Thus, it should be underlined that the difference between salt and fresh water that is discussed by all scientists is also mentioned in the religious source. Of course, people are not able to see the barrier that is discussed, and it even cannot be called a ‘barrier’ if it is considered from the scientific point of view but the ways of treating this phenomenon from different approaches seem to have much in common (Yahya, 2013). It proves that the language of scientific truths is known to religion. The meeting of the Baltic and North Seas perfectly meets the explanation of the phenomenon in Quran. Considering both approaches, it can be said that they are alike, which proves their authenticity.


Taking everything mentioned into consideration, it can be concluded that the reason the Baltic Sea and the Northern Sea meet but their waters do not mingle is the difference in their density, which is connected with the salinity. This chemical difference is known as a halocline. The North Sea has more saline water as it comes from the Danish Straits while the Baltic Sea has fresh and clean water that comes from the drainage basin. From time to time, the temperature of the bodies of water alters, which causes surface mixing. Still, it happens only in particular regions where the seas are rather shallow, so they remain mostly separate.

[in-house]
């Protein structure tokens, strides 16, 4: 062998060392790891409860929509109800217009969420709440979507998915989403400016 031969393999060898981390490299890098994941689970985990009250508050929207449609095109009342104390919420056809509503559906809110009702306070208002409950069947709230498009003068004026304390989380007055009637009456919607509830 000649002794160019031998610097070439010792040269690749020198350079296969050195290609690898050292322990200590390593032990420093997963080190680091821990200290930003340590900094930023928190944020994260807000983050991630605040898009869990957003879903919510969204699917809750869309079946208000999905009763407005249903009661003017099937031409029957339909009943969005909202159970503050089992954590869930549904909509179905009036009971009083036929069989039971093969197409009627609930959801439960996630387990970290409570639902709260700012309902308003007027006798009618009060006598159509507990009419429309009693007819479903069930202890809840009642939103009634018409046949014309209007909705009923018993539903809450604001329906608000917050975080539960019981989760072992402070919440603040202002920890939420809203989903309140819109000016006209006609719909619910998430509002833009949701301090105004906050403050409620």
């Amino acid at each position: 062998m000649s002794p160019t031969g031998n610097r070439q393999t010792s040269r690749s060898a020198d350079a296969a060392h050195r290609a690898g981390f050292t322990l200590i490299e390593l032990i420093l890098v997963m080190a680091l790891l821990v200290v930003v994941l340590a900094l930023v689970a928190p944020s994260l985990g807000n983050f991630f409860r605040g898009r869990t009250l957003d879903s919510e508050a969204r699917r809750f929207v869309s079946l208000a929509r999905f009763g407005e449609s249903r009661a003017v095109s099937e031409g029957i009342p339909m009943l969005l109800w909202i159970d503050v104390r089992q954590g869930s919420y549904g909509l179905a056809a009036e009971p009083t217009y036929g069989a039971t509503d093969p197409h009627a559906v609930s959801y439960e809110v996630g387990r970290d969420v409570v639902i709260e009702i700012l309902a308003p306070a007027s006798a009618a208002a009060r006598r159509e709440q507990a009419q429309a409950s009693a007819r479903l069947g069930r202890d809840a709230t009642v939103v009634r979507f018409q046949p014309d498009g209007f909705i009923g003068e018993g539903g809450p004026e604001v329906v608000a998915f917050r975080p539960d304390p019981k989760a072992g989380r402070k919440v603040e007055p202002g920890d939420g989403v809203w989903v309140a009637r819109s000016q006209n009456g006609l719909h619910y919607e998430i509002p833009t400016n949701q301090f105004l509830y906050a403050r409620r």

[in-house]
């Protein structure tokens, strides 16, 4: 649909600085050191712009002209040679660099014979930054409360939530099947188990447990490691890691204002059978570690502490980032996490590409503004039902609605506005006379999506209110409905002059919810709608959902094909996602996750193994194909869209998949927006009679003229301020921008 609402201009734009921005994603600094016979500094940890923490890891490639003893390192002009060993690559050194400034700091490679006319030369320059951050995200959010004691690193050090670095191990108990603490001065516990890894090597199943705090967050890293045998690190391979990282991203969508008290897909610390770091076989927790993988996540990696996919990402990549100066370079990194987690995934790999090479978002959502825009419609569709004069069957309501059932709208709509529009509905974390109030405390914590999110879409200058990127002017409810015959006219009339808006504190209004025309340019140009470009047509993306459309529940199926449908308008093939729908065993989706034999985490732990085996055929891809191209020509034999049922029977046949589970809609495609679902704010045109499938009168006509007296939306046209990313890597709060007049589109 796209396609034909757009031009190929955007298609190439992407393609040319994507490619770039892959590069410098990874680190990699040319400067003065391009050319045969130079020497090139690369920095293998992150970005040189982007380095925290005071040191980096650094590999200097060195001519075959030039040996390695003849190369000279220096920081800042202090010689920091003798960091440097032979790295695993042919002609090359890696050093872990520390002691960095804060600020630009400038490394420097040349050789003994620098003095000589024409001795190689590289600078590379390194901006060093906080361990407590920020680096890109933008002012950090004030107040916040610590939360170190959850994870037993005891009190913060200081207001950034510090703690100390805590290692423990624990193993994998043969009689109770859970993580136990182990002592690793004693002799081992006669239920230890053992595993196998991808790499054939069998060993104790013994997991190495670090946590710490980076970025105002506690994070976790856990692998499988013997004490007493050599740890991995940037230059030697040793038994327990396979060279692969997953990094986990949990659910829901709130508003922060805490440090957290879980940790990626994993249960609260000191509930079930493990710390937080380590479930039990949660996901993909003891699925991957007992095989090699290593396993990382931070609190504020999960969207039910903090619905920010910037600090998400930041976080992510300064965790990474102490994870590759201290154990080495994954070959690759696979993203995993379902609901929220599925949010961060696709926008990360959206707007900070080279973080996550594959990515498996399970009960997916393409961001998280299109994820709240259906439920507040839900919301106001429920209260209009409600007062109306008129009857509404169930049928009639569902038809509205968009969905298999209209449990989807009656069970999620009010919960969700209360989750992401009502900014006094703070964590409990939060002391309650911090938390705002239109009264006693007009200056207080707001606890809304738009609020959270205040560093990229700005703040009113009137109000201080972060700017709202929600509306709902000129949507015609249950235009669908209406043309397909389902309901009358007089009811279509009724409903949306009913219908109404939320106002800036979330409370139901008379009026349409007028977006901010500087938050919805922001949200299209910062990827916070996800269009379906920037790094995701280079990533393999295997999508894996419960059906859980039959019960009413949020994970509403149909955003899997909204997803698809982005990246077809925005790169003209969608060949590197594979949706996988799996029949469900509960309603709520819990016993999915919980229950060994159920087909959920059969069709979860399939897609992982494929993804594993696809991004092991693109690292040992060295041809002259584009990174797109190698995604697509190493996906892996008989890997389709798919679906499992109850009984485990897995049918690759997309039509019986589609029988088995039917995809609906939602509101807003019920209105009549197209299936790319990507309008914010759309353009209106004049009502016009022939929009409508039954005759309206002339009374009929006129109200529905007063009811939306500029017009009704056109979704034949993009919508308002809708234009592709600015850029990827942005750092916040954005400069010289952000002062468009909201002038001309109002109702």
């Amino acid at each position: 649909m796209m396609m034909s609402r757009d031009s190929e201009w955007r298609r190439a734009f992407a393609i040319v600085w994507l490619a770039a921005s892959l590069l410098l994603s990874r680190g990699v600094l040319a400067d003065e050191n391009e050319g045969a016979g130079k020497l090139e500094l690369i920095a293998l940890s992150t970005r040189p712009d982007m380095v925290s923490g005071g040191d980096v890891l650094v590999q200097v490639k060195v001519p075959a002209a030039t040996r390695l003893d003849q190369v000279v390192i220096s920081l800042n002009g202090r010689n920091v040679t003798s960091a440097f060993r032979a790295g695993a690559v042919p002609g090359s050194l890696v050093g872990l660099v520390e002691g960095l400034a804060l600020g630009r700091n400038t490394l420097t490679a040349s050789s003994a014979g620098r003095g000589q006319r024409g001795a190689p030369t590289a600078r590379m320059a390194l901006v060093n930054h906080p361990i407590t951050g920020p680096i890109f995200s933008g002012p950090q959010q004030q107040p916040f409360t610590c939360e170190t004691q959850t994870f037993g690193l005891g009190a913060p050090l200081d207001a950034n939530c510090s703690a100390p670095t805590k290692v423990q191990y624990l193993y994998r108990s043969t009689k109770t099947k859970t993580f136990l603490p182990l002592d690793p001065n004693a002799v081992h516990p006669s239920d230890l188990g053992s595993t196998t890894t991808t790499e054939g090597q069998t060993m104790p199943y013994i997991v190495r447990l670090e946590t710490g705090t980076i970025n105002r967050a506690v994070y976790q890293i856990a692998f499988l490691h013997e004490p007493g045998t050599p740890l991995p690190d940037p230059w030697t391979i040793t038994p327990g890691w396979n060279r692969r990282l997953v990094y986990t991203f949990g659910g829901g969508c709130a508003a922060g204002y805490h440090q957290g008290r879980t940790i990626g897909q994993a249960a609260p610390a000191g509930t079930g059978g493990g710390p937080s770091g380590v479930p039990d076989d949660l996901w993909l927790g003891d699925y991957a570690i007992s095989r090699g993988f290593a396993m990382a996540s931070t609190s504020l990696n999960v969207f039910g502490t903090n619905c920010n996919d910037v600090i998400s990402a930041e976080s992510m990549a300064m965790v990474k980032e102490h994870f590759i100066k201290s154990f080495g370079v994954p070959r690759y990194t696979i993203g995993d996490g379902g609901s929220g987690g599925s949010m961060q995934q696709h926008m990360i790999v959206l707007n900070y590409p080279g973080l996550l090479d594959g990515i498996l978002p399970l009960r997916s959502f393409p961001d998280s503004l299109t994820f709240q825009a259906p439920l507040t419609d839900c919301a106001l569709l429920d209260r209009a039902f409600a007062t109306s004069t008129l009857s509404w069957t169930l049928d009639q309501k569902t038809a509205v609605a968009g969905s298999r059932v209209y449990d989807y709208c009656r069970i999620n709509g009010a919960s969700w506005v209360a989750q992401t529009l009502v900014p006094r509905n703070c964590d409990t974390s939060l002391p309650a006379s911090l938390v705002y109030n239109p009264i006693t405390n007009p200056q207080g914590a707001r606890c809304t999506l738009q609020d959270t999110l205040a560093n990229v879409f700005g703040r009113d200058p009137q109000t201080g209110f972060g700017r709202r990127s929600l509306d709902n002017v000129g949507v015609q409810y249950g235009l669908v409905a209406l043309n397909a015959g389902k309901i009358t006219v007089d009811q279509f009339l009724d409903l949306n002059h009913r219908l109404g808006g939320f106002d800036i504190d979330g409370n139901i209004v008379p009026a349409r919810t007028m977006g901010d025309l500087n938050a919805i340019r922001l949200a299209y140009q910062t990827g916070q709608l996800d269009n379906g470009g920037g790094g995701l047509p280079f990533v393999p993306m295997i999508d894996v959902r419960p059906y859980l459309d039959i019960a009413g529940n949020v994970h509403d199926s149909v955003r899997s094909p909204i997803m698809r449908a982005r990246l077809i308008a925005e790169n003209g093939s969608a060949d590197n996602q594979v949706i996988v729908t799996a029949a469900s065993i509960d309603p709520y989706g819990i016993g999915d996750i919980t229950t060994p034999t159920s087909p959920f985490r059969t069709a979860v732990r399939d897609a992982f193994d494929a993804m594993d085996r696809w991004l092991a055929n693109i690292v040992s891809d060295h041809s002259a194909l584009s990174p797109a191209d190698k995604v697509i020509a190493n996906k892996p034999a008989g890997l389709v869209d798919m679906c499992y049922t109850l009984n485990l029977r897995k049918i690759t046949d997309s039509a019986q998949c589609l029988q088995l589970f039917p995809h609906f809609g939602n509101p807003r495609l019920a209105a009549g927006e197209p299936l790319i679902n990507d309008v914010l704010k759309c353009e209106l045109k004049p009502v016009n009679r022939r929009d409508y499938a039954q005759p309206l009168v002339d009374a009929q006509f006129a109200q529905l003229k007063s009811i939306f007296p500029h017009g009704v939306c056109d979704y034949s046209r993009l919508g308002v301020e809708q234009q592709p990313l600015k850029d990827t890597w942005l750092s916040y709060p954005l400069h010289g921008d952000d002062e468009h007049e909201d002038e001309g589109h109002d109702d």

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Almroth, E., Skogen, M. (2010). A North Sea and Baltic Sea model ensemble eutrophication assessment. Ambio, 39(1), 59-69.

Hinkkanen, M., & Kirby, D. (2000). The Baltic and the North Seas. New York, NY: Routledge.

Kuzmina, N., Zhurbas, V., Rudels, B., Stipa, T., & Paka, V. (2008). Role of eddies and intrusions in the exchange processes in the Baltic halocline. Oceanology, 48(2), 149-158.

Lavery, B. (2013). The conquest of the ocean. London, UK: Penguin.

Quaran. (2011). Web.

Schwarzer, K. (2010). Aggregate resources and extraction in the Baltic Sea. Journal of Coastal Research, Sl(51), 165-172.

Yahya, H. (2013). Quran on mixing of seas and rivers. Web. 

Zijl, F., Verlaan, M., & Gerritsen, H. (2013). Improved water-level forecasting for the Northwest European Shelf and North Sea through direct modeling of tide, surge and non-linear interaction. Ocean Dynamics, 63(7), 823-847.